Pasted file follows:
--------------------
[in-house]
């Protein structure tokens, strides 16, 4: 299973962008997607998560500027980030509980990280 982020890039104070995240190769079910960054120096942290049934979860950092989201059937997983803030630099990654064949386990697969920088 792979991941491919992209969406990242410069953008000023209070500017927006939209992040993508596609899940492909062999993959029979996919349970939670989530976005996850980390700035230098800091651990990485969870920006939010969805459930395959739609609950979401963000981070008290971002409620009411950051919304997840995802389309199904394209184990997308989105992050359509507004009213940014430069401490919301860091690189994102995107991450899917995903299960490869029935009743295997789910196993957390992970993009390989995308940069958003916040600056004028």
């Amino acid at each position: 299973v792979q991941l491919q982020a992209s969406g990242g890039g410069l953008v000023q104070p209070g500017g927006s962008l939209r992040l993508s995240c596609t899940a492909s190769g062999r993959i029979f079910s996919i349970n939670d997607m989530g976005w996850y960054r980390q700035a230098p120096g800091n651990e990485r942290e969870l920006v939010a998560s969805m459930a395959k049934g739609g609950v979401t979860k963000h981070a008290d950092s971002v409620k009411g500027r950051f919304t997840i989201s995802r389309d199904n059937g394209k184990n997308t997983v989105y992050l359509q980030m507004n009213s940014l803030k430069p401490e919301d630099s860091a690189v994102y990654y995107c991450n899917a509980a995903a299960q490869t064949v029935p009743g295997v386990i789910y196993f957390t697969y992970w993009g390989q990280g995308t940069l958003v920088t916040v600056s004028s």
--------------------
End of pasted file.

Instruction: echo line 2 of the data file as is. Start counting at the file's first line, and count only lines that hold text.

């Protein structure tokens, strides 16, 4: 299973962008997607998560500027980030509980990280 982020890039104070995240190769079910960054120096942290049934979860950092989201059937997983803030630099990654064949386990697969920088 792979991941491919992209969406990242410069953008000023209070500017927006939209992040993508596609899940492909062999993959029979996919349970939670989530976005996850980390700035230098800091651990990485969870920006939010969805459930395959739609609950979401963000981070008290971002409620009411950051919304997840995802389309199904394209184990997308989105992050359509507004009213940014430069401490919301860091690189994102995107991450899917995903299960490869029935009743295997789910196993957390992970993009390989995308940069958003916040600056004028």